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5 Televisions Shows with Enviable Female Friendships

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Because Girls leaves a lot to be desired.

If you finished Season 3 of Girls last night, you might have been left with a tear-filled sour taste in your mouth. Hannah and Adam might be breaking up, Marnie is dismantling yet another relationship, Jessa is assisting someone's suicide, and Shosh won't graduate on time. The last shot of "Two Plane Rides" is Hannah alone in her apartment, smiling at herself, gripping her grad school acceptance letter close to her chest. We're left to think that true happiness, if ever achieved, is found in the celebration of our own success and not others', including that of our very best friends. 

The entire season was an increasingly caustic and solipsistic journey into the lives of not only white urban twentysomethings, but the institution of female friendship in its entirety. Are women as competitive, self-serving, and negligent of their supposed friendships as Hannah and Marnie would lead us to believe (or, put another way, are women really just acting like a bunch of selfish, gossipy little girls)? At one point during this sad trombone of a season, Shoshanna even deems her friends "a bunch of fucking whiny nothings.” It's hard to disagree with her.

Dunham's artistic aim was never reaching for the aspirational happy-go-lucky friendships of Sex and the City or the you-go-girls of a Nancy Meyers film. "I feel like a lot of the female relationships I see on TV or in movies are in some way free of the kind of jealousy and anxiety and posturing that has been such a huge part of my female friendships," she told Interview Magazine. While a bit of unsavory verisimilitude is what we have come to expect from Girls as a whole, Hannah and her guild might live in a world that's too bleak, too girl-eat-girl.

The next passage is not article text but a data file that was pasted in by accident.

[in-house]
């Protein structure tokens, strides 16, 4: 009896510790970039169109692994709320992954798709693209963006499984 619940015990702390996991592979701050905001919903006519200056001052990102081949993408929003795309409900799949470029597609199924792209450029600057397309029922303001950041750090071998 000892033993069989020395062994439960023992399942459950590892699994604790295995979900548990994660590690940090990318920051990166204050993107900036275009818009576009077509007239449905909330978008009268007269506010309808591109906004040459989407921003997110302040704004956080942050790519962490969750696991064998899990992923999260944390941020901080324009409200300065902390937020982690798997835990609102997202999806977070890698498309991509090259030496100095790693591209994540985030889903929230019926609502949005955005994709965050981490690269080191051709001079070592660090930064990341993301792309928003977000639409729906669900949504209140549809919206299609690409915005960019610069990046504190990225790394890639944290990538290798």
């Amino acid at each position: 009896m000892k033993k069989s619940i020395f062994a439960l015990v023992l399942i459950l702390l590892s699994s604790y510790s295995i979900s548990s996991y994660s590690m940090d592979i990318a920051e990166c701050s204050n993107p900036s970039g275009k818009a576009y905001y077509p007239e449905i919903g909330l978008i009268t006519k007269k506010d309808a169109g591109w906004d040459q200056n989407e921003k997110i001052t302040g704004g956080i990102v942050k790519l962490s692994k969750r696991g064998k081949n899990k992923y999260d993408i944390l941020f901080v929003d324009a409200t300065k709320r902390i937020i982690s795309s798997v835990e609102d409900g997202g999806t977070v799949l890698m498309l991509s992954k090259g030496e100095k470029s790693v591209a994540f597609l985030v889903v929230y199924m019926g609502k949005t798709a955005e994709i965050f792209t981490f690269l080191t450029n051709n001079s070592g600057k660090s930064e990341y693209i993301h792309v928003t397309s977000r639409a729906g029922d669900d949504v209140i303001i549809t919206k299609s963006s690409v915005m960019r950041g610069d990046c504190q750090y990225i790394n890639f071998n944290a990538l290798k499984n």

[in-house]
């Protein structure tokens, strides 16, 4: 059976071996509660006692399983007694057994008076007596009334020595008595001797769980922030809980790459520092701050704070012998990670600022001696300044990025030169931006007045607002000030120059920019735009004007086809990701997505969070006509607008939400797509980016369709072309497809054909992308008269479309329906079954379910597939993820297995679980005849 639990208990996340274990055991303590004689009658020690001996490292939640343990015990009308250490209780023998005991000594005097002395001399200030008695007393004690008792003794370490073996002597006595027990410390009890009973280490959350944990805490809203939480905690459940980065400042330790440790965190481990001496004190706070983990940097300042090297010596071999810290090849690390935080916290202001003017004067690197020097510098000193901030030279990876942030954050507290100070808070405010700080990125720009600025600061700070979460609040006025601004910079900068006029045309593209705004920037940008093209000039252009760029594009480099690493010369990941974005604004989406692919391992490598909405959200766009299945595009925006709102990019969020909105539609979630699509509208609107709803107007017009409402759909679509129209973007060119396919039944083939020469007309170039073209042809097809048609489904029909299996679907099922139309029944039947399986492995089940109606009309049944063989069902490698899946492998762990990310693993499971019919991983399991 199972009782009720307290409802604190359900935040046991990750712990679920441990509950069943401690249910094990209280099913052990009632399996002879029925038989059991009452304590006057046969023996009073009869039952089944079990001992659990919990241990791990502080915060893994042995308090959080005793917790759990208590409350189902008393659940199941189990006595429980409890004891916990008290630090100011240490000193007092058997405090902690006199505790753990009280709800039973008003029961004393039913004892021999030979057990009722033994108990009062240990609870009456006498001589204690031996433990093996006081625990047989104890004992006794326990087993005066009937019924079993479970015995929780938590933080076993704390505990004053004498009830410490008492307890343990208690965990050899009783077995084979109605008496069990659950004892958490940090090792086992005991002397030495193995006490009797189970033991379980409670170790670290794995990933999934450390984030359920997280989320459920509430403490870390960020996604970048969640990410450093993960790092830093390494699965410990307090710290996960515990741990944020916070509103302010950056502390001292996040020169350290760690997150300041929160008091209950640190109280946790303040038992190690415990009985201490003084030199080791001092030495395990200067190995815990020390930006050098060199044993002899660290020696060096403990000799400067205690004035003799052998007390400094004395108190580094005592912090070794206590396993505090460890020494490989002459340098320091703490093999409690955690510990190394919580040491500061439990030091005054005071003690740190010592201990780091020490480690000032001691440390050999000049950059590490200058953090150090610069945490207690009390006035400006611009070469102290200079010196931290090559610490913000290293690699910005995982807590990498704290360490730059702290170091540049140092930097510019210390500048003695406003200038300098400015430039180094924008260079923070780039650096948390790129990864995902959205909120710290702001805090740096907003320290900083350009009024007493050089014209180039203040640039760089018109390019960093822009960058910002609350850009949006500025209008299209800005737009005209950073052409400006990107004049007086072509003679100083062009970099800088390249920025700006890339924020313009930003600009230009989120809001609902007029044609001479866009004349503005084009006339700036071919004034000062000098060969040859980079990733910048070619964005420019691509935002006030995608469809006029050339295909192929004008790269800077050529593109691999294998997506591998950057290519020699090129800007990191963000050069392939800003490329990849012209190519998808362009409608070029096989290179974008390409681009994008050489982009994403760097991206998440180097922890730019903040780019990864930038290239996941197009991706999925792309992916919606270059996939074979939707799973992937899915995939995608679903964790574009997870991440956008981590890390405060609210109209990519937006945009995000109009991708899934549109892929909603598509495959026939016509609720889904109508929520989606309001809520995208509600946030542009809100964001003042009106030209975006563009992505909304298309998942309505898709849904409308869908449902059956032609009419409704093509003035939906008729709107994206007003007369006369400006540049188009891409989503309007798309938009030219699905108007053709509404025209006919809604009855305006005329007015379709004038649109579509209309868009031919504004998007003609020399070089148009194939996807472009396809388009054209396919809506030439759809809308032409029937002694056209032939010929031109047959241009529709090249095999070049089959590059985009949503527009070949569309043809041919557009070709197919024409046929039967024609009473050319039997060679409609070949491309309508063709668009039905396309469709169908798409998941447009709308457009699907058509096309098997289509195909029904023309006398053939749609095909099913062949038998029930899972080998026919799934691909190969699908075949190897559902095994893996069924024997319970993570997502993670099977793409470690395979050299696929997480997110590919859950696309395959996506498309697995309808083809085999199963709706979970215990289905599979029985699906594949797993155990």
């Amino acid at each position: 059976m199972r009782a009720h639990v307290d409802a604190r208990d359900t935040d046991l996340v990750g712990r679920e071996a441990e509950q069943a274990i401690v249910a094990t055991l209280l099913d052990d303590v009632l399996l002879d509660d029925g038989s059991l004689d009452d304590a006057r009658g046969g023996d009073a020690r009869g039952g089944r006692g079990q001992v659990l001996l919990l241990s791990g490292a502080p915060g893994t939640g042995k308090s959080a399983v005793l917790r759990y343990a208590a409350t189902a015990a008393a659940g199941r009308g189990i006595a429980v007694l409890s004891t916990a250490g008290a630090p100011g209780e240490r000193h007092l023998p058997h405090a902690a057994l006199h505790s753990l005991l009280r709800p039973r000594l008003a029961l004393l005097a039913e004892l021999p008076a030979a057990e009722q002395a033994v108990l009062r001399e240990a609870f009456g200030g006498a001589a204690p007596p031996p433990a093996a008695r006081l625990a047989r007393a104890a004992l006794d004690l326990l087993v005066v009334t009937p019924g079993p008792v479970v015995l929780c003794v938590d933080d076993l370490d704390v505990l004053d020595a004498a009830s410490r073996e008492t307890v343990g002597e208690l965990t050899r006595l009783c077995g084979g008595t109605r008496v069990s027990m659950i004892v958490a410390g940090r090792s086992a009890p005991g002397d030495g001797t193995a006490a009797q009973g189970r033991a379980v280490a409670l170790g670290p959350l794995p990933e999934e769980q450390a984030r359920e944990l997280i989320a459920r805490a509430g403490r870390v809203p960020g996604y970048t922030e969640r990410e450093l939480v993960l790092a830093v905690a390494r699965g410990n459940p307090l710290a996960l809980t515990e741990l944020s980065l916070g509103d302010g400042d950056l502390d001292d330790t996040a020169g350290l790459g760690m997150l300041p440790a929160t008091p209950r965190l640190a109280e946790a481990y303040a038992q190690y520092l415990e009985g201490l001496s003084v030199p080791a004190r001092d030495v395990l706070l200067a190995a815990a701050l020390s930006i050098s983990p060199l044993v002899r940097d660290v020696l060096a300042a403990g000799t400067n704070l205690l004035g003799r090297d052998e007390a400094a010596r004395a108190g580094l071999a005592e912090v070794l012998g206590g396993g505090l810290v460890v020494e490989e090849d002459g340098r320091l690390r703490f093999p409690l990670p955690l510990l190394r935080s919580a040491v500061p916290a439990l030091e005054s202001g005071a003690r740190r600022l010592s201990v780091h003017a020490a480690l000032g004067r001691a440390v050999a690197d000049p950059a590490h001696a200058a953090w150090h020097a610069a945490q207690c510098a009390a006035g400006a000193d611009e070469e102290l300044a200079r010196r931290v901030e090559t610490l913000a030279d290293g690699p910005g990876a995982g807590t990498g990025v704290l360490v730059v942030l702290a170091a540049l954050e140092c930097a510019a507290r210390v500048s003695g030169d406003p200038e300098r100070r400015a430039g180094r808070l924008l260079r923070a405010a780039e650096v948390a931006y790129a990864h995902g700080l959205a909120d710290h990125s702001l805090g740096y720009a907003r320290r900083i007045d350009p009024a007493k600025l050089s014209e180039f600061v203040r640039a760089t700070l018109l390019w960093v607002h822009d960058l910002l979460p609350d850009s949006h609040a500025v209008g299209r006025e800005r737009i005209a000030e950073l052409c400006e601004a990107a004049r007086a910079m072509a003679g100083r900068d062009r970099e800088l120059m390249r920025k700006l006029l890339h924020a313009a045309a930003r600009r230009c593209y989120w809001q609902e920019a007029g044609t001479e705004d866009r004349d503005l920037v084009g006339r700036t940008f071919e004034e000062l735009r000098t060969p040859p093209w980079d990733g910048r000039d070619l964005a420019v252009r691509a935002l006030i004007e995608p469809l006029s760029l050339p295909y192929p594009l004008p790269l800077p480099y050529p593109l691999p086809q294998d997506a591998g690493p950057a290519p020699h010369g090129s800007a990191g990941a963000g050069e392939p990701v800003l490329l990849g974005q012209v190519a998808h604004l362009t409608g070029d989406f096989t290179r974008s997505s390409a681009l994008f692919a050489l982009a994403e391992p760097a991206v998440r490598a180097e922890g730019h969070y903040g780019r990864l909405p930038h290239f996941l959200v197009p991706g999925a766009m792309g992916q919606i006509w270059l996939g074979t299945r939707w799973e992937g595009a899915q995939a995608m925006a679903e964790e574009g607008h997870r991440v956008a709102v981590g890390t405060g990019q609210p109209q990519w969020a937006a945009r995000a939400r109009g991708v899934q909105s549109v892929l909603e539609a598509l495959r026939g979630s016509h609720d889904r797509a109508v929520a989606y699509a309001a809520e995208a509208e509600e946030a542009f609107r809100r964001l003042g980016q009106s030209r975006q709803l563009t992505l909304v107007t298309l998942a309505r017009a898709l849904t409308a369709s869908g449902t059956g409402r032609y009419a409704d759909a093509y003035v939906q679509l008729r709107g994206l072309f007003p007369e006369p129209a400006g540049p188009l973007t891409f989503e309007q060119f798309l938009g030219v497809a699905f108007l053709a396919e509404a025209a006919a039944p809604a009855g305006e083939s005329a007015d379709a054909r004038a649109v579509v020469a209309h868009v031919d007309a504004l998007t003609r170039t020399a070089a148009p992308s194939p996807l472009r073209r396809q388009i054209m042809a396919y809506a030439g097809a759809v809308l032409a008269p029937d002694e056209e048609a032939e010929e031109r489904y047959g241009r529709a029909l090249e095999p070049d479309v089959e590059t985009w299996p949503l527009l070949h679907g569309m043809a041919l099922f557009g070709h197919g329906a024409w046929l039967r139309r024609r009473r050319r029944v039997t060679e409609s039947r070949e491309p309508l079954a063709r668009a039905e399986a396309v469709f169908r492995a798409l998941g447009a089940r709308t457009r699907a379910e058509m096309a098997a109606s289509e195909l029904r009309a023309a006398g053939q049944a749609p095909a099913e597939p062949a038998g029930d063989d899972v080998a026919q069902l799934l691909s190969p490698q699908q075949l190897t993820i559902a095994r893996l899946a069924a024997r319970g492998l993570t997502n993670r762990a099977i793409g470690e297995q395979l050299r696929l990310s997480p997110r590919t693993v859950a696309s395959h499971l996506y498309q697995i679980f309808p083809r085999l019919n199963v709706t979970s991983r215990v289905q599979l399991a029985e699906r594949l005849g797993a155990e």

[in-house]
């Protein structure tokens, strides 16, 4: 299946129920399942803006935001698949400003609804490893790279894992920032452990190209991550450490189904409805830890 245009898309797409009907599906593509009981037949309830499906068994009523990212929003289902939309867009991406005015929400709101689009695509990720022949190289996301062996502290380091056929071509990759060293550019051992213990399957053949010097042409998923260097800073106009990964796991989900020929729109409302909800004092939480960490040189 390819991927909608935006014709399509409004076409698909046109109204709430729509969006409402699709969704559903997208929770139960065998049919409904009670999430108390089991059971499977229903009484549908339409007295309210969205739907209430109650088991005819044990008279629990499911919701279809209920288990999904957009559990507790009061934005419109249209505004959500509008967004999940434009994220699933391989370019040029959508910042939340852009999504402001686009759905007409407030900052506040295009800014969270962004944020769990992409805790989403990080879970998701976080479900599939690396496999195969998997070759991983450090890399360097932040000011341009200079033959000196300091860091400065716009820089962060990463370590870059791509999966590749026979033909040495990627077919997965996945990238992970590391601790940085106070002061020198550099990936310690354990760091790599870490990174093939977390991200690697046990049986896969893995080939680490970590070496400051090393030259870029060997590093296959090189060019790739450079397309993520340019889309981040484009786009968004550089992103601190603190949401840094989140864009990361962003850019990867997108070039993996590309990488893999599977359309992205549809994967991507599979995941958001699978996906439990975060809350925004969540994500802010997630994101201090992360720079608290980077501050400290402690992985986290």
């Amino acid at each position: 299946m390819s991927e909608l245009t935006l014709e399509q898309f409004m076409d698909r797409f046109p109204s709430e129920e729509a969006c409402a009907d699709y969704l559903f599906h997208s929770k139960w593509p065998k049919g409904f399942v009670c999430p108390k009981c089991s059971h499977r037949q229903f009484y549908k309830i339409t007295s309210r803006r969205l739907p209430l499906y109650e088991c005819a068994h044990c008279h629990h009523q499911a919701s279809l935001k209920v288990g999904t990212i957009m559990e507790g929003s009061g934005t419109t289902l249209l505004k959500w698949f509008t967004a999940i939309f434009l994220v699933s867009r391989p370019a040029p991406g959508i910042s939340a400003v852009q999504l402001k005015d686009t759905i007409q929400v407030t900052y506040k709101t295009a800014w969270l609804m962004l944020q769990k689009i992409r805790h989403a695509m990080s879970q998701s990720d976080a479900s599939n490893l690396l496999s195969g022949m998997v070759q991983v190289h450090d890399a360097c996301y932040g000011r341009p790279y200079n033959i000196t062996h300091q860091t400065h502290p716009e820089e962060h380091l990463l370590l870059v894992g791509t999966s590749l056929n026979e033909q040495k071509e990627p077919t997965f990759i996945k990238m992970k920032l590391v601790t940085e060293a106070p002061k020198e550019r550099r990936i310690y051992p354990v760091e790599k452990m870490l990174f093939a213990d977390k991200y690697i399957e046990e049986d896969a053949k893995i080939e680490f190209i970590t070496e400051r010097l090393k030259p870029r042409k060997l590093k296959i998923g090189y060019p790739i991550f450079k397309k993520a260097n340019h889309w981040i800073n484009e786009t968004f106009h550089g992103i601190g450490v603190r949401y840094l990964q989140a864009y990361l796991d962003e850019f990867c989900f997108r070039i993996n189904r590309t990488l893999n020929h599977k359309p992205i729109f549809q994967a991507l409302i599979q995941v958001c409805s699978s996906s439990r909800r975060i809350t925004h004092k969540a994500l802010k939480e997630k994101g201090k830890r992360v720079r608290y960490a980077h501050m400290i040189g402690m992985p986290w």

It leaves real, constructive friendships — the kind women live in real life — out of the picture. Where is the charm, the bonding, the inertia and sustenance behind these soromances? As an antidote to the Girls whiny nothings, here are some female-friendly television shows currently airing that, while not perfect, aren't nearly as exhaustive or desperate in their take on female friendships. Cue up your Netflix or turn on the tube, because here are some ladies who have refreshingly mastered the complex way women can care for other women.

Broad City

If you haven't watched Broad City yet, do it immediately. It is delicious, hilarious, and unapologetically absurd (not to mention, exec produced by Amy Poehler). Broad City is like if a goofy Girls collided with Louie and the weirdo from your favorite improv troupe. Ilana (Ilana Glazer) and Abbi's (Abbi Jacobson) friendship is a true girl-mance. They have each other's backs through an awkward foursome, they support one another's art, and are always there to help the other score some weed when the other is dry. Ilana might be looking for something a little more sexual with Abbi, but some good friendships come equipped with a healthy girl crush.

Parks and Recreation

Taking a page from Lucy and Ethel, Leslie Knope (Amy Poehler) and Anne Perkins (Rashida Jones) are a dynamic duo. Anne's reason is the peanut butter to Leslie's enthusiatic fluff. They celebrate life's largest moments together, bail each other out of jail, and their loyalty goes beyond the men who comes and go through their lives. Their friendship can be summed up in one Parks and Rec line: "Ovaries before brovaries." 

Doll & Em

Moving from the UK to become Emily's (Emily Mortimer) assistant, Doll (Dolly Wells) is the childhood best friend-cum-employee televisions has been waiting for. The fraught, passive aggressive sweetness of their relationship can be summed up in one early scene between the two in the pilot. Emily offers Doll some ice cream, Doll gladly accepts, and then they each lie in silence on the couch, expecting the other to serve the ice cream. It's still a new show, but its resident BFFs look promising, hilarious, and very real. 

New Girl

If you're looking for honest ups and downs of a long female friendship, New Girl has it. Though the Nick and Jess romance and the male-female relationships might be the heart of this show, Cece (Hannah Simone) and Jess (Zooey Deschanel) are one of the most enduring (and less annoying) relationships of the series. Supportive, loyal, and defensive of one another, they've mastered trapped-in-your-bedroom girl talk – even through dating all those douchebags.

Trophy Wife

On Trophy Wife, when Kate (Malin Ackerman) joins her new husband's Pete's chaotic family (i.e. three kids and two ex-wives), she brings along some lovable baggage of her own: her best friend Meg (Natalie Morales), a hard-partying bartender who is as unreliable as she is fun.  Meg and Kate are learning to adjust to Kate's new life as a mother and wife together, two shots at a time.

Image via HBO.